Contributing code to Pyrsia
Before contributing to Pyrsia, you should know a few things. From completing a contributor license agreement to understanding the different levels of participation, the below information will help you get started.
Sign the CLA
You will need to complete a Contributor License Agreement (CLA) before your pull request can be accepted. This agreement testifies that you are granting us permission to use the source code you are submitting, and that this work is being submitted under appropriate license that we can use it.
For each pull request(code, documentation content, blogs or graphics), all commit authors are required to sign the Contributing License Agreement. We are using CLA Assistant which requires commit email to match your GitHub account. You can view signed CLAs through their site.
If your organization would like to become a contributing organization, please have the appropriate individual complete the Contributor License Agreement. We welcome organizations of any size to be part of solving the supply chain gaps and encourage you to get your organization involved.
Read the Code of Conduct
Please make sure to read and observe the Code of Conduct and Community Values.
All submissions, from code to content, will require a review. Where possible, GitHub pull requests will be used for this purpose. Consult GitHub Help for more information on using pull requests. For more details, check out our Contributing Guidelines.
You can follow the instructions in Development Environment Setup to setup your environment to match how the team compiles and builds code.
To contribute follow the next steps:
- Comment in the corresponding issue that you want to contribute. If there is no open issue, we strongly suggest opening one to gather feedback from the team.
- Fork the Pyrsia repository and create a branch
mainbranch and develop your fix and/or feature as discussed in the previous step. See About forks for help.
- Try to keep your branch updated with the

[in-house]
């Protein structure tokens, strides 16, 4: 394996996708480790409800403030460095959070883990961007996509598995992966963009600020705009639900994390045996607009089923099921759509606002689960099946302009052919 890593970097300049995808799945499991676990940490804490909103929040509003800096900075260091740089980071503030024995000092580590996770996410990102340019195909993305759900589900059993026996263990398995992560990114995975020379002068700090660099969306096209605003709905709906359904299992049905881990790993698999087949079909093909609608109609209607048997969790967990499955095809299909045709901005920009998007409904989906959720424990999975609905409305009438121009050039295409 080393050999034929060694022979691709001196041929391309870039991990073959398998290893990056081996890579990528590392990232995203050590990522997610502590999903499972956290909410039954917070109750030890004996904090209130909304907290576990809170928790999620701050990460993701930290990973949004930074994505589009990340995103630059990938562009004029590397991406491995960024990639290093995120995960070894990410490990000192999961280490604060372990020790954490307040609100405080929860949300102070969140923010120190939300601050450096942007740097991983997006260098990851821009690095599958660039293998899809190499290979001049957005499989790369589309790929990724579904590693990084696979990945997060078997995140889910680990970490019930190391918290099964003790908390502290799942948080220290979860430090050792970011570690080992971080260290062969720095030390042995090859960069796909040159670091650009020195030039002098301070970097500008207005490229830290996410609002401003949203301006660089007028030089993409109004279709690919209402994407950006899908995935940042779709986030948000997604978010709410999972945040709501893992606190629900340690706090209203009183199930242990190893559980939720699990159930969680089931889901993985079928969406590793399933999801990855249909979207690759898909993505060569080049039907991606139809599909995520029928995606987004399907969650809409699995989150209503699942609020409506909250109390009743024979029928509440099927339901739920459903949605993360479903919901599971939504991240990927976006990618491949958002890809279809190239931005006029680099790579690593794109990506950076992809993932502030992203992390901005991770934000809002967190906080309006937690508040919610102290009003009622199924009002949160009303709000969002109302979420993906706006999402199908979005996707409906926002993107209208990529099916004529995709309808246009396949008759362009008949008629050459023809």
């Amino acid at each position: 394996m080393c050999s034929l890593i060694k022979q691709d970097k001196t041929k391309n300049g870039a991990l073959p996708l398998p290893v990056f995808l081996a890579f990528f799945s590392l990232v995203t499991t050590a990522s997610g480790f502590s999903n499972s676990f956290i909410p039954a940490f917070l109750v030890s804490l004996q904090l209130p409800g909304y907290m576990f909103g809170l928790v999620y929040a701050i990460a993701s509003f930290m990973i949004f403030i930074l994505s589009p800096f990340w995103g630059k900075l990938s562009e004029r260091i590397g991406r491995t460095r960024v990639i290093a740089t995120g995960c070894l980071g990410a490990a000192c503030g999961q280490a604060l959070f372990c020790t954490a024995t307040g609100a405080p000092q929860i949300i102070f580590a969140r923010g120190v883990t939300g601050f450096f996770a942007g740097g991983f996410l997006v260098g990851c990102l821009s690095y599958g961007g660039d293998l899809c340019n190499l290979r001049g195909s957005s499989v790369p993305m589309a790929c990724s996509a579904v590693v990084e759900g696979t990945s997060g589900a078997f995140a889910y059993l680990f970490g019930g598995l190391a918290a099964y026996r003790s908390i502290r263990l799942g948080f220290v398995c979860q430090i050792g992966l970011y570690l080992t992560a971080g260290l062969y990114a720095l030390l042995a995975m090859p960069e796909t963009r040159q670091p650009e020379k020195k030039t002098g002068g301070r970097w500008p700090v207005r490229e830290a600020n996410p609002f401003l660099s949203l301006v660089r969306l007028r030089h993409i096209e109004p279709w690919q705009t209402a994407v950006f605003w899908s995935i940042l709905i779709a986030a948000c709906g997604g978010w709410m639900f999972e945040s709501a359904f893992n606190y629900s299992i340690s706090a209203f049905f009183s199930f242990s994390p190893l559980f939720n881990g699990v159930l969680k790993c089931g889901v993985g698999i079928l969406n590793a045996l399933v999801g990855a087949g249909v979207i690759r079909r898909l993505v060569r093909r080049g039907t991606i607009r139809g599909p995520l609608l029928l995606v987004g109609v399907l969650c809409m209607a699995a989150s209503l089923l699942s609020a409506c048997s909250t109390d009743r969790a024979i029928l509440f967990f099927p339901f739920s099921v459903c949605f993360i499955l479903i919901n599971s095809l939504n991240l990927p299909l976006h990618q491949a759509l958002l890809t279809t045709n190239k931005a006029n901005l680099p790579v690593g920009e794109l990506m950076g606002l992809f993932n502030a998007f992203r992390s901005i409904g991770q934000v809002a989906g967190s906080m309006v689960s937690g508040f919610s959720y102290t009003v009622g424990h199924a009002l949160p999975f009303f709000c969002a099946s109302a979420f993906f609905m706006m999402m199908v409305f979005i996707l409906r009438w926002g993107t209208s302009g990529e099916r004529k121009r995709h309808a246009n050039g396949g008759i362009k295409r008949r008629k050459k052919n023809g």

mainbranch to avoid conflicts. See Syncing a fork.
- Please make sure to link any related issue to the PR, referring to the issue of step 1.
- Please follow the submit pr process to verify your changes before submitting a PR.
When opening your PR,
CODEOWNERS should fire and assign your request to one or more
pyrsia organization teams.
They will then review and help with merging accepted changes.
PRs are a great way to share what you are working on and get early feedback. Make sure to open as a draft if you are looking for early feedback. Before opening a pull request it's recommended to "clean your commit history" and only keep the commits that address the issue. This makes it easier to review by breaking down the work and removing some of the clutter and noise of regular development. Check out steps to clean git history and keeping git commit history clean to learn more.
When PRs are "ready for review", there's a few house keeping 🧹 items to keep in mind:
- Follow the recommendations on the Good PR document to ensure your PR will be acceptable to the team
- Make sure to give your PRs a great title. These will be the commit messages and should be treated as such.
- Do not worry about squashing, that is done automatically by GitHub.
- It's ideal to clean up any commit messages before confirming the merge to reduce the noise.
- Try to avoid force pushing your branch. GitHub forces reviewers to restart since it loses their progress.
- When synchronizing your branch, prefer using merge. Check out Syncing a fork for more details and guidance.
Request reviews from the
@pyrsia/collaborators team to assign team members for the PR.
They are responsible for making sure the PR is reviewed in a timely manner; they are expected to make time. Approvals are not limited to the assigned reviewers, anyone on the team can and should review each PR.
Specific individuals or "topic teams" may also be assigned (only after collaborators has been assigned so the GitHub automation can work properly). Approvals from "topic teams" are highly sought after but pull requests are strongly encouraged to include reviews from the team at large.
All pull requests require:
- 2 approvals (from any team member)
- All required checks passing
If there are optional checks that fail, it's best to ask the reviewers and bring up the failure at the next team meeting.
Reviewers are assigned randomly from the @pyrsia/collaborators group.
Reviewers have the responsibility to review with the following in mind:
- Ensure that the code is easy to read and understand
- Ensure that the architecture designs are easy to understand in the code
- Ensure that comments are applicable to code being reviewed and don't force a future thinking design change
- Ensure that the review is completed in a reasonable time - within 24 hours after the review has been requested
- Always Comment or Approve. Never leave it at
Request Changesas it blocks the other reviewer from approving and merging the code.
All our work is being tracked on our Project Board.
Labels are used to sort and describe issues and pull requests. Some labels are usually reserved for one or the other, though most labels may be applied to both.
They may be used to:
- highlight the state of completion, such as "Triage" or "Blocked"
- organizing according to the source code relevant to issues or the source code changed by pull requests, such as "Blockchain", "Discovery", or "Network"
Let us know if you have any feedback on these instructions or have suggestions to improve these.